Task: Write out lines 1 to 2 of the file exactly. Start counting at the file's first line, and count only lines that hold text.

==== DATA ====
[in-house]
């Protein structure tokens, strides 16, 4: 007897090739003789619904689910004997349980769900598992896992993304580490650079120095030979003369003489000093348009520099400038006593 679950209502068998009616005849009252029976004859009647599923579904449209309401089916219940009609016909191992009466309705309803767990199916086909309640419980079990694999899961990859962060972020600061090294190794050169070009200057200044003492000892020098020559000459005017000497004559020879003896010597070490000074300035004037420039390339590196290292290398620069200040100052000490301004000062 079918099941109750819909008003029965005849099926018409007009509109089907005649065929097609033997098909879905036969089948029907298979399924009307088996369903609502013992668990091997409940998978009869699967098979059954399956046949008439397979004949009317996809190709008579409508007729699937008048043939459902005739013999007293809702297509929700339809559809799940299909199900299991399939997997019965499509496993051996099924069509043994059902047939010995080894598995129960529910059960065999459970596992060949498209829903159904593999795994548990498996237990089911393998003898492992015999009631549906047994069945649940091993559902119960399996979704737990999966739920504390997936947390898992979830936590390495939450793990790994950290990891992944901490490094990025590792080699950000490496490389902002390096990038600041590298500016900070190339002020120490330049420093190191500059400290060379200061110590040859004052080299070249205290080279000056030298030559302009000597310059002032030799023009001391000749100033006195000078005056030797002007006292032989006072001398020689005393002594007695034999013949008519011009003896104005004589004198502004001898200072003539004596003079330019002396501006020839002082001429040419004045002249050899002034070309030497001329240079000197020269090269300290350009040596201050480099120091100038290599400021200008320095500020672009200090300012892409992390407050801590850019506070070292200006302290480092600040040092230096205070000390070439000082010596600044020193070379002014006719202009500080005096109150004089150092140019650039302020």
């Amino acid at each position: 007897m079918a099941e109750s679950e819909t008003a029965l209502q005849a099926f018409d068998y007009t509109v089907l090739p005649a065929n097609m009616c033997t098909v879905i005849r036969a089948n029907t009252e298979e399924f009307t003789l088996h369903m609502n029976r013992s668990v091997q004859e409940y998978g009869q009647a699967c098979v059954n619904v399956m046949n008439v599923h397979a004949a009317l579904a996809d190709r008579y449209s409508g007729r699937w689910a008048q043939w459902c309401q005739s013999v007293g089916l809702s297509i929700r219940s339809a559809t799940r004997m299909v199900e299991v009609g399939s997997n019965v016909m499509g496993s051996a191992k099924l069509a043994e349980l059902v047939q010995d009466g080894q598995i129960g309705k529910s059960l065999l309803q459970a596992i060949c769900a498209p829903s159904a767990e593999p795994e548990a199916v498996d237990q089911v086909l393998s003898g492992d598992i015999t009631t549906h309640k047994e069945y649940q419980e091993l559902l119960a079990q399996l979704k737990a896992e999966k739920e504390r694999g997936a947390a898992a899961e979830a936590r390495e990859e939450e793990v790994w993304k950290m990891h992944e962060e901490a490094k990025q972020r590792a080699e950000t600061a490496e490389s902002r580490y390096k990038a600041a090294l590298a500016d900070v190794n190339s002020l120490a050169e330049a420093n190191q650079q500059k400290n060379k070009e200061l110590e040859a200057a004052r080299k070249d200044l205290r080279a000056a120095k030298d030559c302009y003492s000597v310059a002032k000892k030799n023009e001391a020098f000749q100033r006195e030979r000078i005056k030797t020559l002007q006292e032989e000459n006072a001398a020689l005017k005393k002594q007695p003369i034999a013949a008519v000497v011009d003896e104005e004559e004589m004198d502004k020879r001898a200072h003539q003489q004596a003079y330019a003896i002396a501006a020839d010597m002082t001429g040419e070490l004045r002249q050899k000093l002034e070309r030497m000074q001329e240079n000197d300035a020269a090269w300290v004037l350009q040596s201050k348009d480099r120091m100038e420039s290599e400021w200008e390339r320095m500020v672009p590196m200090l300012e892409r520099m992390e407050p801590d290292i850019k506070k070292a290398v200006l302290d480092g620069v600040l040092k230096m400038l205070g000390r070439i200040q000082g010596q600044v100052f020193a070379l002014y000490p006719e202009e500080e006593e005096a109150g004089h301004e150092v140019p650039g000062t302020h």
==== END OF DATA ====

[in-house]
């Protein structure tokens, strides 16, 4: 007897090739003789619904689910004997349980769900598992896992993304580490650079120095030979003369003489000093348009520099400038006593 679950209502068998009616005849009252029976004859009647599923579904449209309401089916219940009609016909191992009466309705309803767990199916086909309640419980079990694999899961990859962060972020600061090294190794050169070009200057200044003492000892020098020559000459005017000497004559020879003896010597070490000074300035004037420039390339590196290292290398620069200040100052000490301004000062 079918099941109750819909008003029965005849099926018409007009509109089907005649065929097609033997098909879905036969089948029907298979399924009307088996369903609502013992668990091997409940998978009869699967098979059954399956046949008439397979004949009317996809190709008579409508007729699937008048043939459902005739013999007293809702297509929700339809559809799940299909199900299991399939997997019965499509496993051996099924069509043994059902047939010995080894598995129960529910059960065999459970596992060949498209829903159904593999795994548990498996237990089911393998003898492992015999009631549906047994069945649940091993559902119960399996979704737990999966739920504390997936947390898992979830936590390495939450793990790994950290990891992944901490490094990025590792080699950000490496490389902002390096990038600041590298500016900070190339002020120490330049420093190191500059400290060379200061110590040859004052080299070249205290080279000056030298030559302009000597310059002032030799023009001391000749100033006195000078005056030797002007006292032989006072001398020689005393002594007695034999013949008519011009003896104005004589004198502004001898200072003539004596003079330019002396501006020839002082001429040419004045002249050899002034070309030497001329240079000197020269090269300290350009040596201050480099120091100038290599400021200008320095500020672009200090300012892409992390407050801590850019506070070292200006302290480092600040040092230096205070000390070439000082010596600044020193070379002014006719202009500080005096109150004089150092140019650039302020």